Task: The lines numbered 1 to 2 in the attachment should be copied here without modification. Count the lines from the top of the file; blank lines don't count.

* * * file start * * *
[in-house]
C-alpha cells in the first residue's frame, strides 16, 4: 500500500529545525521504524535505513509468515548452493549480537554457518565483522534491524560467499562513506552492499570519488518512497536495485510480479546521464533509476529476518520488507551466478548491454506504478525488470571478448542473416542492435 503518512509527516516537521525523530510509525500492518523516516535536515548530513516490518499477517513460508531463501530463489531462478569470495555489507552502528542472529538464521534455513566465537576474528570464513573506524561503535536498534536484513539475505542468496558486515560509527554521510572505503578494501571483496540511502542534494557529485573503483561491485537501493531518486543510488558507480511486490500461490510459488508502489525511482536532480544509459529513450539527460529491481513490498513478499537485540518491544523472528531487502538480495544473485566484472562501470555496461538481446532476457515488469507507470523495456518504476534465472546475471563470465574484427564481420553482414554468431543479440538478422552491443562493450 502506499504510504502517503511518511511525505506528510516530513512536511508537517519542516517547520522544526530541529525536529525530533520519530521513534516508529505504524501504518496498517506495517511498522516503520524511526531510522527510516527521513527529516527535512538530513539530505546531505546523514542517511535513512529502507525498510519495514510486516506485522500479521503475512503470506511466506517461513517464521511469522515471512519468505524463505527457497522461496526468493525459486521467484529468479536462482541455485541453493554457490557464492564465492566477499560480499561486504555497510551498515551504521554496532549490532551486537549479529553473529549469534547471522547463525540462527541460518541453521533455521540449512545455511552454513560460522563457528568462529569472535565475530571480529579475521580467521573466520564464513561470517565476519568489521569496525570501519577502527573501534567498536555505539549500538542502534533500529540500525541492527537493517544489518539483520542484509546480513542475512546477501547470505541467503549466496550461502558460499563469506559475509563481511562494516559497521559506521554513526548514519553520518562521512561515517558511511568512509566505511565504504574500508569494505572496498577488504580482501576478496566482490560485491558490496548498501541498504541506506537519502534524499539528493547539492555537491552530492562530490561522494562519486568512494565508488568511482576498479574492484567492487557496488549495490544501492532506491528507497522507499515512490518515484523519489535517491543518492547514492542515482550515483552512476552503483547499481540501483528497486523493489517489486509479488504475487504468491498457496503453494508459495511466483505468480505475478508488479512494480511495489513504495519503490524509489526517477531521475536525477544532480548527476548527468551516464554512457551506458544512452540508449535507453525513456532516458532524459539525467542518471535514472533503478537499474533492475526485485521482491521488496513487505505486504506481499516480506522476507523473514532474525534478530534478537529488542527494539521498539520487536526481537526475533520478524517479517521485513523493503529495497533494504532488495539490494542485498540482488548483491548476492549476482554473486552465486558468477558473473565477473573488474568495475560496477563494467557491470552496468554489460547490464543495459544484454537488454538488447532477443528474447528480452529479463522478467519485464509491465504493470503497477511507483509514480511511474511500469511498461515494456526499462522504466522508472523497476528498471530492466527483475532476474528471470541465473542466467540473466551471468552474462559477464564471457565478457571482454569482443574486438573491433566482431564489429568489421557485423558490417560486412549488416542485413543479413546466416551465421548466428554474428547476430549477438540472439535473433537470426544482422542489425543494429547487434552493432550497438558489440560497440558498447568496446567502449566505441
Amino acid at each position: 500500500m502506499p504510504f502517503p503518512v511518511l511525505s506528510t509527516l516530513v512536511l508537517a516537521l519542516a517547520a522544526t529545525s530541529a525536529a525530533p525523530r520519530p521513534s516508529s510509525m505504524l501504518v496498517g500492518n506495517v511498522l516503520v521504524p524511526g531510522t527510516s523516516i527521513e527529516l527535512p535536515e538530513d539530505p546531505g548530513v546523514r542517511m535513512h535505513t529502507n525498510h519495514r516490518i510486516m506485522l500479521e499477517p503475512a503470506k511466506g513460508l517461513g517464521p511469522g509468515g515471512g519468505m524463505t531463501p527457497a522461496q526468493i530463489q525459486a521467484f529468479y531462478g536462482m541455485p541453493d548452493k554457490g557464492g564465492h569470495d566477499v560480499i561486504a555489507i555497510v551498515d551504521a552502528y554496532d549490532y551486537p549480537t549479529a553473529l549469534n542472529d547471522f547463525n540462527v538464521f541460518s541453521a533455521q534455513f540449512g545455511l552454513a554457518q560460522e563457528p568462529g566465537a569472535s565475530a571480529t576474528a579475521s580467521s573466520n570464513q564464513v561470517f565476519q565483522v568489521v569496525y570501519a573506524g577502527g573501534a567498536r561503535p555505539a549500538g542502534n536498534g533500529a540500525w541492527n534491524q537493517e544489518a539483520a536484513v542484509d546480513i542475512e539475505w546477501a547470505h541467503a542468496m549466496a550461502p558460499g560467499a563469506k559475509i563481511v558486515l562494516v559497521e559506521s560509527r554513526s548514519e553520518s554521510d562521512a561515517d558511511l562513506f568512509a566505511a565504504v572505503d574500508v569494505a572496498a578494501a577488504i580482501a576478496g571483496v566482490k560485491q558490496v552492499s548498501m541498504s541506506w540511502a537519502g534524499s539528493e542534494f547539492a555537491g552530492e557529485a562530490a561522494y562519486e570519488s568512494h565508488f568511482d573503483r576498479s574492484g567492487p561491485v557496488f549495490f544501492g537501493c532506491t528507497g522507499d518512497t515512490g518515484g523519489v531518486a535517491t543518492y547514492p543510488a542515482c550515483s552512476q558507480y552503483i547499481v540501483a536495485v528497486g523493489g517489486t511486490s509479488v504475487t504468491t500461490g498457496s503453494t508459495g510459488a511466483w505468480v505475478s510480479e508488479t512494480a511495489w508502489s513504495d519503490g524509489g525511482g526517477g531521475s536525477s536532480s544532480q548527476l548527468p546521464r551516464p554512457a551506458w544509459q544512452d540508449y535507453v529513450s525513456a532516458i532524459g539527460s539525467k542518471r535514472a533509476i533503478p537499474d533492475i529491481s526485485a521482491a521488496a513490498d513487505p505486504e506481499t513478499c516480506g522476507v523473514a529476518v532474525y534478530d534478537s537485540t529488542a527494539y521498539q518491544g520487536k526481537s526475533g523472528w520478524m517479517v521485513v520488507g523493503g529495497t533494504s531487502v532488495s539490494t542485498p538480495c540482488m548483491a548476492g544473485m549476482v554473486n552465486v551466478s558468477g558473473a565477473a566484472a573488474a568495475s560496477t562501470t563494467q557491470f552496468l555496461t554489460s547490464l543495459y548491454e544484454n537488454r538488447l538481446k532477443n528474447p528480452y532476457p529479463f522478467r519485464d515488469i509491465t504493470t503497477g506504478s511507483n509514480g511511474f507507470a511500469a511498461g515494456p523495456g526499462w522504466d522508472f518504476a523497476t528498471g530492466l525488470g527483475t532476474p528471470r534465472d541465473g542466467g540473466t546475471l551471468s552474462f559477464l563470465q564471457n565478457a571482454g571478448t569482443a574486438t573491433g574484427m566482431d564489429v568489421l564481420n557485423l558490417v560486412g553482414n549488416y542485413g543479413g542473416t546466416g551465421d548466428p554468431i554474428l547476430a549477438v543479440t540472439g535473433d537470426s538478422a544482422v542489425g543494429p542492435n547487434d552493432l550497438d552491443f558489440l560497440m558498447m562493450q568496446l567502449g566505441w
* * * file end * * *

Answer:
[in-house]
C-alpha cells in the first residue's frame, strides 16, 4: 500500500529545525521504524535505513509468515548452493549480537554457518565483522534491524560467499562513506552492499570519488518512497536495485510480479546521464533509476529476518520488507551466478548491454506504478525488470571478448542473416542492435 503518512509527516516537521525523530510509525500492518523516516535536515548530513516490518499477517513460508531463501530463489531462478569470495555489507552502528542472529538464521534455513566465537576474528570464513573506524561503535536498534536484513539475505542468496558486515560509527554521510572505503578494501571483496540511502542534494557529485573503483561491485537501493531518486543510488558507480511486490500461490510459488508502489525511482536532480544509459529513450539527460529491481513490498513478499537485540518491544523472528531487502538480495544473485566484472562501470555496461538481446532476457515488469507507470523495456518504476534465472546475471563470465574484427564481420553482414554468431543479440538478422552491443562493450 502506499504510504502517503511518511511525505506528510516530513512536511508537517519542516517547520522544526530541529525536529525530533520519530521513534516508529505504524501504518496498517506495517511498522516503520524511526531510522527510516527521513527529516527535512538530513539530505546531505546523514542517511535513512529502507525498510519495514510486516506485522500479521503475512503470506511466506517461513517464521511469522515471512519468505524463505527457497522461496526468493525459486521467484529468479536462482541455485541453493554457490557464492564465492566477499560480499561486504555497510551498515551504521554496532549490532551486537549479529553473529549469534547471522547463525540462527541460518541453521533455521540449512545455511552454513560460522563457528568462529569472535565475530571480529579475521580467521573466520564464513561470517565476519568489521569496525570501519577502527573501534567498536555505539549500538542502534533500529540500525541492527537493517544489518539483520542484509546480513542475512546477501547470505541467503549466496550461502558460499563469506559475509563481511562494516559497521559506521554513526548514519553520518562521512561515517558511511568512509566505511565504504574500508569494505572496498577488504580482501576478496566482490560485491558490496548498501541498504541506506537519502534524499539528493547539492555537491552530492562530490561522494562519486568512494565508488568511482576498479574492484567492487557496488549495490544501492532506491528507497522507499515512490518515484523519489535517491543518492547514492542515482550515483552512476552503483547499481540501483528497486523493489517489486509479488504475487504468491498457496503453494508459495511466483505468480505475478508488479512494480511495489513504495519503490524509489526517477531521475536525477544532480548527476548527468551516464554512457551506458544512452540508449535507453525513456532516458532524459539525467542518471535514472533503478537499474533492475526485485521482491521488496513487505505486504506481499516480506522476507523473514532474525534478530534478537529488542527494539521498539520487536526481537526475533520478524517479517521485513523493503529495497533494504532488495539490494542485498540482488548483491548476492549476482554473486552465486558468477558473473565477473573488474568495475560496477563494467557491470552496468554489460547490464543495459544484454537488454538488447532477443528474447528480452529479463522478467519485464509491465504493470503497477511507483509514480511511474511500469511498461515494456526499462522504466522508472523497476528498471530492466527483475532476474528471470541465473542466467540473466551471468552474462559477464564471457565478457571482454569482443574486438573491433566482431564489429568489421557485423558490417560486412549488416542485413543479413546466416551465421548466428554474428547476430549477438540472439535473433537470426544482422542489425543494429547487434552493432550497438558489440560497440558498447568496446567502449566505441